Camera Gear

Photographic Equipment© bramgino | Dollar Photo Club

Outdoor photography requires a lot of camera gear and it can get very expensive! You need wide angle lenses for landscapes, super telephotos for wildlife, and every other focal length in between. You may also like to take macro shots. Since wildlife is most active at dawn and dusk, you’ll need fast lenses and a sensor that can handle high ISO’s. You’ll especially need a full frame camera if you’re interested in getting into astrophotography to capture the Milky Way or Aurora Borealis! And since many landscape and astrophotography shots require long exposures, you’ll need a sturdy tripod. And of course gear bags to store and haul all of that stuff (plus your filters, flashes, cards, batteries, food, water, clothing, etc).

Here is a list of some of the camera gear I use (or is on my wishlist) and recommend for outdoor photography:

Camera Body

I’m a Canon shooter and have been for more than 30 years, so that’s what I’m going to recommend without apology 🙂 I currently shoot primarily with a Canon 5D Mk III full frame for as much stuff as I can, though I also have a crop sensor Canon 70D that gives me a little extra reach for shots that require the “Tamzooka” 150-600 to get tighter crops. I’ve demoed the Canon 7D Mk II and it’s currently considered Canon’s flagship crop sensor camera, but no crop sensor camera compares to full frame when it comes to noise at higher ISO’s. It. Just. Doesn’t. I also like the articulating screen on the 70D (which I actually do use at times), so I feel no reason to upgrade my crop sensor at this point.


Camera Lenses

I’ve got every single lens on this list in my bag except one, and I have had an opportunity to shoot that particular lens too. My biggest dilemma when purchasing lenses was the cost vs quality vs how often do I use this focal length. Lenses typically last nearly forever with proper care, so try to get the best glass you can afford. On the other hand, some third party brands produce images that are almost as good as the Canon brand for significantly less cost and sometimes have a much better warranty or extras (such as lens case and hood included in the price). If you find yourself on the fence (like I did), try to rent or demo all of the lenses you are considering and compare for yourself. Buying used from a trusted source can also save you a bit of hard earned cash, but the warranty is typically very limited or non-existent.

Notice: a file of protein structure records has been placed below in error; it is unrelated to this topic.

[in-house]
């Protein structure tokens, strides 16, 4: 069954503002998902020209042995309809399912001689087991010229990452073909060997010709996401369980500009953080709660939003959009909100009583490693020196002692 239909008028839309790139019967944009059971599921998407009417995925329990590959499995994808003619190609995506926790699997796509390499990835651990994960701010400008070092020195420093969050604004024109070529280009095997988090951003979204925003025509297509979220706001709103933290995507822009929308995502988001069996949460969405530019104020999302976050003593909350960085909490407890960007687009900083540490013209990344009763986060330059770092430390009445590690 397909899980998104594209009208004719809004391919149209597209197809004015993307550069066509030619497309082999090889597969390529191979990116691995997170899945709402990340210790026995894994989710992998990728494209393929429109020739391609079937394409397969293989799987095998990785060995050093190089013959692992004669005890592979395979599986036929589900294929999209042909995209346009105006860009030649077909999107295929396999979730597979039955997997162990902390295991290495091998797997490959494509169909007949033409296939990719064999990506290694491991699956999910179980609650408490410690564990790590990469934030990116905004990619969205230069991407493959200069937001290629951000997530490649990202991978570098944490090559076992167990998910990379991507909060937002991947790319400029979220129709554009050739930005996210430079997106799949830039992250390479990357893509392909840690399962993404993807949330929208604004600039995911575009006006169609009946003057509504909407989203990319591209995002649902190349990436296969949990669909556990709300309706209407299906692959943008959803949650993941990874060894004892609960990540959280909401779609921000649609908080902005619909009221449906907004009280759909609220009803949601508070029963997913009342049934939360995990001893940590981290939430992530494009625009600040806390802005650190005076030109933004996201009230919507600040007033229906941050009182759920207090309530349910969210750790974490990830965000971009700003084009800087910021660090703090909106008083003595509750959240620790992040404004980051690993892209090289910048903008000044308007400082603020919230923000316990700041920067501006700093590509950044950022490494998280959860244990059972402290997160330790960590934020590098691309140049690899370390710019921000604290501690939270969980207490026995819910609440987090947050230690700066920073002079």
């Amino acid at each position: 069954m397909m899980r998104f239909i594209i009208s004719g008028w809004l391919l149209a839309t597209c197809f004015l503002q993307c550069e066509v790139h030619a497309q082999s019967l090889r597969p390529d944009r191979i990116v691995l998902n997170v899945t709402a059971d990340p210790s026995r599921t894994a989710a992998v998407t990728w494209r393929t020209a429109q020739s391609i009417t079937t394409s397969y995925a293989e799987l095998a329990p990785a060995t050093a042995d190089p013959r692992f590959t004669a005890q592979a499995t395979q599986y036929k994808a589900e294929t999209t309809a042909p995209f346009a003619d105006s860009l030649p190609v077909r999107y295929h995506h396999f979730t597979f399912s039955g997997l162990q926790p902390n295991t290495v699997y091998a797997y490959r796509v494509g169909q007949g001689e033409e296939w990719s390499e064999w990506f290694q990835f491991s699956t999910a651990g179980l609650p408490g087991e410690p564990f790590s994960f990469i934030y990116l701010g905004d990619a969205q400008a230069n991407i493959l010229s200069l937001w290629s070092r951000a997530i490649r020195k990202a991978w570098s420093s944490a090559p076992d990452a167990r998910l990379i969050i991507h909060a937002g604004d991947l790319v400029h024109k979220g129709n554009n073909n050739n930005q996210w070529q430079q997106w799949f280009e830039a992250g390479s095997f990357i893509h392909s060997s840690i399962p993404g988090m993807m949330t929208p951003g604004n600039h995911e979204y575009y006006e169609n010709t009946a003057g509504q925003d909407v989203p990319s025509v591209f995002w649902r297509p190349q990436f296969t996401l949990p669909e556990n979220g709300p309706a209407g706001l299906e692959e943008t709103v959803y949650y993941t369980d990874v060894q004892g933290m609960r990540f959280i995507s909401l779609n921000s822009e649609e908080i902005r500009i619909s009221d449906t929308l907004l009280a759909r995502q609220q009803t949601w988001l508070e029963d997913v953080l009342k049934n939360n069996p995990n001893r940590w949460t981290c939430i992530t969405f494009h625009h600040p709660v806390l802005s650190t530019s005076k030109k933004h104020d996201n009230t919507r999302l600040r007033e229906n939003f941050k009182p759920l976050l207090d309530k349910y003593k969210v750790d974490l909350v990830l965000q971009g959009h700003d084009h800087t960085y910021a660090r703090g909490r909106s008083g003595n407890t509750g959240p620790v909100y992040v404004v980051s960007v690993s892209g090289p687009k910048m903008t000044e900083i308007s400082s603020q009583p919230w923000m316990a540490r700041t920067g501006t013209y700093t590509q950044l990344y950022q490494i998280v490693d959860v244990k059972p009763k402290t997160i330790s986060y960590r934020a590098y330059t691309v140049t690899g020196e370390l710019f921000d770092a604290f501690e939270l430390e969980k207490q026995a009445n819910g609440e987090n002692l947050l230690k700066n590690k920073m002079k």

Tripods & Heads

Here is another area where you’ll save money in the long run if you just pony up and buy the best tripod you can get and be done with it. My carbon fiber Induro is my “go to” tripod and I’m so glad I plunked down the cash for that model rather than going a cheaper route and having to do it all over again. The Induro CT-313 is a 3 section (more stable than 4 sections) carbon fiber beast that is light as a feather so that I can actually haul it around through the woods, over tree roots and rocks fairly easily. I also have the Manfrotto in an aluminum model, which I more typically use only when I need two tripods (ie shooting video indoors in the gym for my personal training business). It’s also a fine tripod and significantly less expensive than any carbon fiber model. Either of these tripods will accept most any head, which leaves you with another decision to make. Pan vs ball vs gimbal. See which quick release system you like best and go from there. I actually have the Induro BHL heads (a bit different from the BHD models listed) and the Induro plates are a little more futzy than some other quick release systems.